Why do we need LTNs?

Health benefits of walking and cycling

Did you know that…

  • 18% of journeys under 1 mile are made by car
  • 57% of car journeys are under 5 miles? [5]

So why is this the case?

There are lots of reasons why our neighbourhoods aren’t currently conducive to walking and cycling: speeding and noisy traffic, the difficulty of crossing roads, particularly for people with mobility issues or those using wheelchairs, pushchairs or walking with children. As things stand, large numbers of people are effectively unable to choose how they move.

There’s nowhere safe and pleasant to stop and rest, or take shade on a hot day. As they are now, our streets are not places we want to linger in – just ‘get through’ on our way to somewhere else.

Our aim is to get 100% of the population cycling 10% of the time, instead of only 10% cycling 100% of the time. By doing this, the amount of journeys driven will reduce significantly, freeing up the roads for people who need to use them and helping to reduce air pollution.

Enjoy Waltham Forest

LTNs have been shown to address the problem of physical inactivity in our society by enabling more people to leave their cars at home for short journeys, thereby also reducing air pollution – a further cause of health problems.

This short video clip provides a good illustration of how the design of our streets can discourage many people from active travel:

The price of physical inactivity...

Physical inactivity is estimated to cost the NHS £7.4bn a year [60]:

  • around 60% of adults in Oxfordshire are classified as overweight or obese
  • around 30% of adults in Oxfordshire don’t regularly exercise [61]

Over time, people have started to link our society’s over-dependence on motor vehicles to the problem of physical inactivity. Regular physical exercise hugely lowers the risks of heart disease, stroke, diabetes, cancer, osteoarthritis, depression, and dementia [62], and active travel is a practical and effective way to build regular exercise into our daily routines. However, 68% of non-cycling adults and 39% of cycling adults think that it’s too dangerous for them to cycle on the roads [63a] and [63b] and just 2% of children cycle to school in England [64].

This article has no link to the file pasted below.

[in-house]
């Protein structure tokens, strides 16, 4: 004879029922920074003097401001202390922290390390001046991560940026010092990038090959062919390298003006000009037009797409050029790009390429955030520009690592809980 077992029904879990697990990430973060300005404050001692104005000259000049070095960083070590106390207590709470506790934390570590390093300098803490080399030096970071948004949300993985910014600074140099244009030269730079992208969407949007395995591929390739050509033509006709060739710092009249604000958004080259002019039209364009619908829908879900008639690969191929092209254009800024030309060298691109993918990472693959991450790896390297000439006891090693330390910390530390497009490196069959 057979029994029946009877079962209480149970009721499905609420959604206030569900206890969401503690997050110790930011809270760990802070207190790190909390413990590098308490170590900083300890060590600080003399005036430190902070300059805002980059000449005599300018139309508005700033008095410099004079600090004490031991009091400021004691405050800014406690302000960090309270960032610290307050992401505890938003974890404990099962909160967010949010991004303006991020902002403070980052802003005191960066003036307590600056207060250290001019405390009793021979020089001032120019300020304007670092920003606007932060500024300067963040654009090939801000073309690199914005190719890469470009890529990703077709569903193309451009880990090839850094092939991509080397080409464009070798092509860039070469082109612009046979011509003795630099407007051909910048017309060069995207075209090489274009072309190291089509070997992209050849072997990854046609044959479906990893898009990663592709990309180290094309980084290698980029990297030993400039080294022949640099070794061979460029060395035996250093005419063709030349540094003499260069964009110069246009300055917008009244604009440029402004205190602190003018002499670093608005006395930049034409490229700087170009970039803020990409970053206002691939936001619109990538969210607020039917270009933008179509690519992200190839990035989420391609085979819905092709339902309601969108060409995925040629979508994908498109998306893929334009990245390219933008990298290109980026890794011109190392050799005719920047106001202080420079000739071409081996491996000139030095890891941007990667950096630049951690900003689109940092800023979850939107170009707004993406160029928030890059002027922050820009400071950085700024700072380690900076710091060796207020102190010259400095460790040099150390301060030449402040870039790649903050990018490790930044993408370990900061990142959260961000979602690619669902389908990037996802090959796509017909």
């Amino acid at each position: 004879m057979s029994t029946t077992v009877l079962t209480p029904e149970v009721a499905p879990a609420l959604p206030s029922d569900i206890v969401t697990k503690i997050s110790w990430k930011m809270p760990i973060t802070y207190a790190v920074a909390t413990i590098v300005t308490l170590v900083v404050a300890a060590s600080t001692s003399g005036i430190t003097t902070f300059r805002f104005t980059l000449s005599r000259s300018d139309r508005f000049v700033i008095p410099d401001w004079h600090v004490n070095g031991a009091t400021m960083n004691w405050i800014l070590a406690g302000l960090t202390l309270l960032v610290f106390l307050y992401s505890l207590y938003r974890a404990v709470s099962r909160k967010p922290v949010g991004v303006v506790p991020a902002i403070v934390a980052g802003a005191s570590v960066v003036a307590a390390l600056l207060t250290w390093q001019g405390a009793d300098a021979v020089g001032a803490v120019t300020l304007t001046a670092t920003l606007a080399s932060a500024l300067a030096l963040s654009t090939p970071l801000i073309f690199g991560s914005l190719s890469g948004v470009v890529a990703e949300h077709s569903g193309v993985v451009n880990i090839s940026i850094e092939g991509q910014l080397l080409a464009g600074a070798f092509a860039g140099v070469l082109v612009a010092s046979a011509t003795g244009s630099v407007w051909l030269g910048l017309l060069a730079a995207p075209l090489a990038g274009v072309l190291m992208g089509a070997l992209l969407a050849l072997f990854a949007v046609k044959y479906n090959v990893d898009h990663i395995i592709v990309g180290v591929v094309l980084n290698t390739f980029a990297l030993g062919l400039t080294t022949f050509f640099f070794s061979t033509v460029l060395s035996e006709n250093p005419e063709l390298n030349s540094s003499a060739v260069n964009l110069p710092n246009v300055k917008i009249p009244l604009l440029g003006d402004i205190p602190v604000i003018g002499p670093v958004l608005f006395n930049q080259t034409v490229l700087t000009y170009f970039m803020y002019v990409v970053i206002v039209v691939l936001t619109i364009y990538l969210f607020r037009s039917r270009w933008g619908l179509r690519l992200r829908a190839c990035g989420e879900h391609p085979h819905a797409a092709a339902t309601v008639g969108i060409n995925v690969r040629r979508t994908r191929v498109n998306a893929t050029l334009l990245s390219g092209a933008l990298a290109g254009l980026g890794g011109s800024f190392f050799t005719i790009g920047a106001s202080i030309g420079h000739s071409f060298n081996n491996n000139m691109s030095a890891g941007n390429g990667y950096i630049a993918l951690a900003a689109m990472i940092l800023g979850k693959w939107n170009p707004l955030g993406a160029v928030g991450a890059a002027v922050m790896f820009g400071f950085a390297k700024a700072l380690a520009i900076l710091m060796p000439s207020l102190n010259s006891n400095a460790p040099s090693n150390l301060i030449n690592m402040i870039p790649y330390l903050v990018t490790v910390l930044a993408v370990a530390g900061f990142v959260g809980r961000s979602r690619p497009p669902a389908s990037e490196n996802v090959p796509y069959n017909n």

... versus the benefits of regular exercise

In addition to Connecting Oxford, low-traffic neighbourhoods are the other main focus of the Local Cycling and Walking Plan (LCWIP) for Oxford, which states:

‘The health benefits of walking and cycling are very well established in public health research as one of the easiest and most acceptable forms of physical activity that can be built into everyday life. Public Health England suggest creating environments that encourage walking and cycling are “more cost-effective than other initiatives that promote exercise, sport and active leisure pursuits”.’

Nationally, a recent cohort study (2017) of 264,337 UK Biobank participants suggested that cycling to work is associated with a 40% reduced risk of premature death, 45% lower risk of developing cancer and a 46% lower risk of heart disease, compared to a non-active commute.’ [65]

Graph: Local Cycling and Walking Plan for Oxford

More about the health benefits of active travel in Oxford...

The number of people registered with Oxford GPs with common conditions for which cycling and walking are known to have a positive impact are: hypertension (18,000), depression (15,000), diabetes (7,000), cancer (4,500), chronic kidney disease (3,600), coronary heart disease (3,200), atrial fibrillation (2,500), stroke (2,300), heart failure (1,100) and dementia (1,000). [66]

In addition to the physical exercise they provide, cycling and walking can effectively replace car journeys and thereby prevent roadside air pollution – a further cause of illness and premature death.

LTNs have been linked to active travel and other benefits. The LTNs in Waltham Forest resulted in an increase in cycling and walking comfort and participation:

  • A safety analysis of 11 key junctions found that safety had improved at all junctions, with 4 moving into the (green) safest category and 4 moving from the (red) unsafest into the (amber) medium safe category
  • Automatic cycle counters at 11 locations showed a 20% increase in cycling from 837 to 1005 cyclists per day
  • An independent academic survey (Aldred 2018) found that residents in the area were 24% more likely to have cycled in the follow-up survey compared to those living in other London outer areas, which represents an additional 41 minutes extra walking or cycling per week
  • King’s College London research of Waltham Forest’s Low Traffic Neighbourhoods suggests that a 7% reduction in NO2 and PM emissions between 8am and 9am is enough to increase children’s life expectancy by up to six weeks
  • In a 2016 resident insight survey, 17% (approx. 46,100 people) said they cycle, compared to 12% (approx. 32,500 people) the year before – and two-thirds (73%) said they cycle at least once a week, up from 62% in 2015 [67]